Thanks for your comment, and I think those are valid points. I won’t speak for the company, but I can give you my interpretation based on the whitepaper. Note that in order to keep my post concise, I simplified parts of their framework. I’ll expand a bit on it here:
- Reputation “points” and colony tokens are both taken into account when evaluating a contributor’s reputation for interacting with the colony and other users. They are awarded on an individual task basis. As the colony’s objectives change over time, the tasks and projects will change as well, meaning people will only be rewarded with reputation by completing tasks that contribute to the current goals. Over time reputation is automatically depleted by the CLNY miner calculations, which keeps people who contributed in the past but have been dormant for a while from returning to throw their weight around and change current objectives. Colonies also have a task proposal queue, where all tasks created by managers are “funded” with tokens and rep. rewards. This is built as a permissive system where simple tasks will be automatically funded unless a colony member raises a dispute. Larger proposals must be voted on. This system makes sure that everyone is aligned on the colony’s direction. Tasks & projects that people don’t agree with won’t be funded. I think the combination of these factors will help to make sure meritocratic rewards match changing objectives.
- I agree that merit is not a unidimensional variable. The Colony team has addressed part of this with the domain system. Let’s say a contributor is completing tasks in the Marketing domain. She will gain reputation points + tokens (referred to from here as rep. to keep it simple) for completing those tasks. That rep. is valid in the Marketing domain and all parent domains. This means she has more meritocratic “power” in the Marketing domain and the top level colony domain. However, she doesn’t have that same level of power in the Accounting domain, which is parallel to Marketing. This could get even more granular by splitting the Marketing domain into different types of Marketing, so a person working in the Social Media sub-domain would not get rep. gain in the parallel Print Ads sub-domain. This helps keep rep. relative to the context in which a person contributes.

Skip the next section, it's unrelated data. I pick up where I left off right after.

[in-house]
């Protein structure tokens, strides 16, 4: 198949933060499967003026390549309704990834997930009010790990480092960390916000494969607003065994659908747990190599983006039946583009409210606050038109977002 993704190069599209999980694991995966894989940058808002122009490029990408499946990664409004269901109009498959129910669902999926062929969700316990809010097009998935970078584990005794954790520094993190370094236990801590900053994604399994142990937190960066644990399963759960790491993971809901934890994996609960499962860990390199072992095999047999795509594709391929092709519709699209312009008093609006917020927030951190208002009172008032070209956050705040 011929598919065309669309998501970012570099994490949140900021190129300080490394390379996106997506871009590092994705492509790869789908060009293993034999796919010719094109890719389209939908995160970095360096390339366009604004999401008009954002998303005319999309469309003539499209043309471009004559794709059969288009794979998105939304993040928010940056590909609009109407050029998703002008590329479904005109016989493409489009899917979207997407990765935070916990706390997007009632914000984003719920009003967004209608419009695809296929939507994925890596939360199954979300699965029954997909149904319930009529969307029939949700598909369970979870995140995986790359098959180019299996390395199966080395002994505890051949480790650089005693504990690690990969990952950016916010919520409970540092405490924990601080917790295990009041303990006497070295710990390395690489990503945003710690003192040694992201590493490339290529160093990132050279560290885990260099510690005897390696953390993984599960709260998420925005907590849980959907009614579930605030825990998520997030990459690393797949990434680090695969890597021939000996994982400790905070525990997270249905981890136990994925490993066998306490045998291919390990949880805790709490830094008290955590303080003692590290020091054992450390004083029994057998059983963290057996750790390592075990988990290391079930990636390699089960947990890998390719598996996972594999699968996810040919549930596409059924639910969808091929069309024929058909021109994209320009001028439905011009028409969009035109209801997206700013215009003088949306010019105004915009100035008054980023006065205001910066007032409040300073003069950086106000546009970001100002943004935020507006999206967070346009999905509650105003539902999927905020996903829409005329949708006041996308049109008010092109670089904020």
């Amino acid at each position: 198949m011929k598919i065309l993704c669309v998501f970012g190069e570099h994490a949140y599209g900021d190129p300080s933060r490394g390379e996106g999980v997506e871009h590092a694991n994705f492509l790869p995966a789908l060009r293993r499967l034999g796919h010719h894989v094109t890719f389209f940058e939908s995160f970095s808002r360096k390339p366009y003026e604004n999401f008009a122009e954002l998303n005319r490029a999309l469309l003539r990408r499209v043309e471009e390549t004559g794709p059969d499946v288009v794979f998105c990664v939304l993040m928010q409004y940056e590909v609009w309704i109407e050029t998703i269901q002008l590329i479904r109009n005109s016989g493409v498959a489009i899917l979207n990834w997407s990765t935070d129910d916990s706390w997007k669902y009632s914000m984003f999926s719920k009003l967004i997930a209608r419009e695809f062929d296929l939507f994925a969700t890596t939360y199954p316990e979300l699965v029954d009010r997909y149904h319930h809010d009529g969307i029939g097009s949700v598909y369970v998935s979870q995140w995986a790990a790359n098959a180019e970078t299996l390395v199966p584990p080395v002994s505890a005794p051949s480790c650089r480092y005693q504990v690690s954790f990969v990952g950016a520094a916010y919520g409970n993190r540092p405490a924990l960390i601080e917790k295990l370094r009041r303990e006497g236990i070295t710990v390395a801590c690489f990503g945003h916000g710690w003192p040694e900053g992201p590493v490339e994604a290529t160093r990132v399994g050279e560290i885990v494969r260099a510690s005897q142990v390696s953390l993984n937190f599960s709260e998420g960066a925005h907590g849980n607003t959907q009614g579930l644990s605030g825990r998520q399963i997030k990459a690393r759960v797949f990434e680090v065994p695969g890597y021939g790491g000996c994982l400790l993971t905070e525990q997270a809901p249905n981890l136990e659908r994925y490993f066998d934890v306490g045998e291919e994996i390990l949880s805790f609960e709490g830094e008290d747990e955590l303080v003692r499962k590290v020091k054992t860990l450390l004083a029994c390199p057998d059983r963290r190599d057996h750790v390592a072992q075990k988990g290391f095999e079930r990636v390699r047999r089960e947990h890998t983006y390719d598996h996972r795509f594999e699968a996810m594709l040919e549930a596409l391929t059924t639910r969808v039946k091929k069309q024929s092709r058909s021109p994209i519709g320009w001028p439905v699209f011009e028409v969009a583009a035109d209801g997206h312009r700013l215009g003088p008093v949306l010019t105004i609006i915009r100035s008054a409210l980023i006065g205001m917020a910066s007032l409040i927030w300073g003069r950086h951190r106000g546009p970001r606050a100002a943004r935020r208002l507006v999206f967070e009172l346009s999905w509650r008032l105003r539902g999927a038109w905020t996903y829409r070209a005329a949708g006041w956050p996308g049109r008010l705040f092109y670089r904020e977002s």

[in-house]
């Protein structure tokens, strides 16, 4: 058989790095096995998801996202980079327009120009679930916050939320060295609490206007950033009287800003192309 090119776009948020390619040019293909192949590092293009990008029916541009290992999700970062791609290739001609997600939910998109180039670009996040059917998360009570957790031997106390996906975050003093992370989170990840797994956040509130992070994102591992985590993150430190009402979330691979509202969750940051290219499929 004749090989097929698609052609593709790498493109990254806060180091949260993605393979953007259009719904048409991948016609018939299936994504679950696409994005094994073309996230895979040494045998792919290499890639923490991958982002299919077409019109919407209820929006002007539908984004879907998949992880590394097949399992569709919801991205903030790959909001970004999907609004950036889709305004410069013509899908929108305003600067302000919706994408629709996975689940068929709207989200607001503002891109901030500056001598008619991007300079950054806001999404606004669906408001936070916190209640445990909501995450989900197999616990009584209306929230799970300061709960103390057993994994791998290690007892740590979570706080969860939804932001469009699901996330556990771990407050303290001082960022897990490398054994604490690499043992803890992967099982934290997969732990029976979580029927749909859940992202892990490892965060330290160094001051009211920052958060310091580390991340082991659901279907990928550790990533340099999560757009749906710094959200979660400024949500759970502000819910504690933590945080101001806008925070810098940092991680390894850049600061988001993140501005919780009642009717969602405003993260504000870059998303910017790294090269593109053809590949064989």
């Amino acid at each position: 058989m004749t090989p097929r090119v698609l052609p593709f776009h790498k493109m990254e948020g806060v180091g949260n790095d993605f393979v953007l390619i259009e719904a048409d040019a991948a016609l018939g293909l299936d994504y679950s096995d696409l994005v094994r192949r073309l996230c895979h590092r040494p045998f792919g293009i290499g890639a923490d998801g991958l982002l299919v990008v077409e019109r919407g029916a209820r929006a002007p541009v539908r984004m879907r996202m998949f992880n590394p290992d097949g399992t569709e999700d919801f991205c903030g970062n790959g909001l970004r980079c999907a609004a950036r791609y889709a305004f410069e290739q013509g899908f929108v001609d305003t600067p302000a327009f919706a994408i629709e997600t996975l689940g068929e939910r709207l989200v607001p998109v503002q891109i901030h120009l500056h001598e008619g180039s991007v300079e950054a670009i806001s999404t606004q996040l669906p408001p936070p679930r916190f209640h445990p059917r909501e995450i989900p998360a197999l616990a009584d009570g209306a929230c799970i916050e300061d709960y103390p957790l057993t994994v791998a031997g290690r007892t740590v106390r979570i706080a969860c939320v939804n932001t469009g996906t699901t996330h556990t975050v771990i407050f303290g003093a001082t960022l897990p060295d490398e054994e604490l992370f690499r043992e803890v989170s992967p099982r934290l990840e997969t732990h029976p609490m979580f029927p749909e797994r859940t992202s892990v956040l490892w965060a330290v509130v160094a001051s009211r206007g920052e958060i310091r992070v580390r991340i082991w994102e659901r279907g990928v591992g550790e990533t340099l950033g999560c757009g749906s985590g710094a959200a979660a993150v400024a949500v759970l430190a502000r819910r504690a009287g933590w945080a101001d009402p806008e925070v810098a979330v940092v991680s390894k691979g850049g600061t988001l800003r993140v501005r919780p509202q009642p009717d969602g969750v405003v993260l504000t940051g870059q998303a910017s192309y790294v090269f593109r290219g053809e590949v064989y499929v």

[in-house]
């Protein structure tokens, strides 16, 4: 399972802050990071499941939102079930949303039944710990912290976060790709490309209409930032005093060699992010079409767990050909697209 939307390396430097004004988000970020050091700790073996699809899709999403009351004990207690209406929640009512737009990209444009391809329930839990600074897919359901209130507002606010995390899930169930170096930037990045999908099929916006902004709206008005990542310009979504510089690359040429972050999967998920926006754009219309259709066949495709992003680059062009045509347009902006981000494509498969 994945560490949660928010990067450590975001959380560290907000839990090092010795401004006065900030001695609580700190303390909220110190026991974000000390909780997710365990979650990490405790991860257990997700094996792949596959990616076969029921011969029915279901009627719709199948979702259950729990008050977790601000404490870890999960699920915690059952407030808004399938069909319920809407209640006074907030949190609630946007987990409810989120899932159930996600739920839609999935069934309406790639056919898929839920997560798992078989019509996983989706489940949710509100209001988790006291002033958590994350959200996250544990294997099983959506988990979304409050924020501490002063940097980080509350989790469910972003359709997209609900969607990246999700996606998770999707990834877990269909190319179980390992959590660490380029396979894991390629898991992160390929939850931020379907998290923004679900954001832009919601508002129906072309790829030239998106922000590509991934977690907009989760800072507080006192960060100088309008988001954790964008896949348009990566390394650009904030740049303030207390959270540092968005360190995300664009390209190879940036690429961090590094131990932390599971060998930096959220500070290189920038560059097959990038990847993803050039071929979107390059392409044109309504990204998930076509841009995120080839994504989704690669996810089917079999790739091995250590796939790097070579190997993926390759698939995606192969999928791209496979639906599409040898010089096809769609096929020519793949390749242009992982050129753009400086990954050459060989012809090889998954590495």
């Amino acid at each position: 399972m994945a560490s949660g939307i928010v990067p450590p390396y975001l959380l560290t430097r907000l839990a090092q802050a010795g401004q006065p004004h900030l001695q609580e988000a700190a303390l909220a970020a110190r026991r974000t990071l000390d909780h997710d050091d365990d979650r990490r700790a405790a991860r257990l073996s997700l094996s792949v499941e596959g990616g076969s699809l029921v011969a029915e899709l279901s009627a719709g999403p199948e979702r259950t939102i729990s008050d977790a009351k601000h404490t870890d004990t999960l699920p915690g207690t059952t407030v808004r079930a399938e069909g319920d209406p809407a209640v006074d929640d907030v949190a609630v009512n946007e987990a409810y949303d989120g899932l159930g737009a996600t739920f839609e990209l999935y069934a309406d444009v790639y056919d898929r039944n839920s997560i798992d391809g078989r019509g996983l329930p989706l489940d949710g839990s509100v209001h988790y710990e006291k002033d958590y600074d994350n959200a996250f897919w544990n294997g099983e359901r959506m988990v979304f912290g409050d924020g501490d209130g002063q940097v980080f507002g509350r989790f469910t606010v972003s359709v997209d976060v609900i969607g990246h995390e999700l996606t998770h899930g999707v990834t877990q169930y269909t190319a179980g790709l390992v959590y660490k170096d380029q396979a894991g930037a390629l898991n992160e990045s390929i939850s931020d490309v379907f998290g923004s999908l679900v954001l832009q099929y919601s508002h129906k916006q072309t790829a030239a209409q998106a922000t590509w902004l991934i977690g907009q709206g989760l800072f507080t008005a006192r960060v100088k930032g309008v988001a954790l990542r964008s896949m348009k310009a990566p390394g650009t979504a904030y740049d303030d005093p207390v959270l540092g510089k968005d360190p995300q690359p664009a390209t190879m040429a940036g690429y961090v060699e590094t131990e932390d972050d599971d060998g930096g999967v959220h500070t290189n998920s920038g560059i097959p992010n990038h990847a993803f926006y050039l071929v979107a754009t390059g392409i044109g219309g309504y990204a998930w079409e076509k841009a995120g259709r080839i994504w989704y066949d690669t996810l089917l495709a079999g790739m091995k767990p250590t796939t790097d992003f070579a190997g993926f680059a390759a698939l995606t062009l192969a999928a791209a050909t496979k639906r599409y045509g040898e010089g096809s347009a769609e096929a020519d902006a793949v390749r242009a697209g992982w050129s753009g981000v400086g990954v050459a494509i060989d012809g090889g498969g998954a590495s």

But I disagree that merit/rep. is not a good predictor of future action. In a well-constructed colony, a person will only gain a significant amount of rep. by contributing regularly over an extended period of time. At this point, the person has proven repeatedly that they are a reliable employee. They are not only invested emotionally due to the personal time put into a project, they are invested economically due to the tokens they’ve received and the reputation points (influence) they’ve gained. Reliable history of contribution + emotional investment + economic incentive should be enough to assume that a rational person will continue to contribute. Therefore it’s reasonable to give them influence in the colony, which is the whole reason you’d want to worry about predictive validity in the first place.
Let me know your thoughts on that. I’m also tagging Jack du Rose to correct or expand upon anything I’ve said here.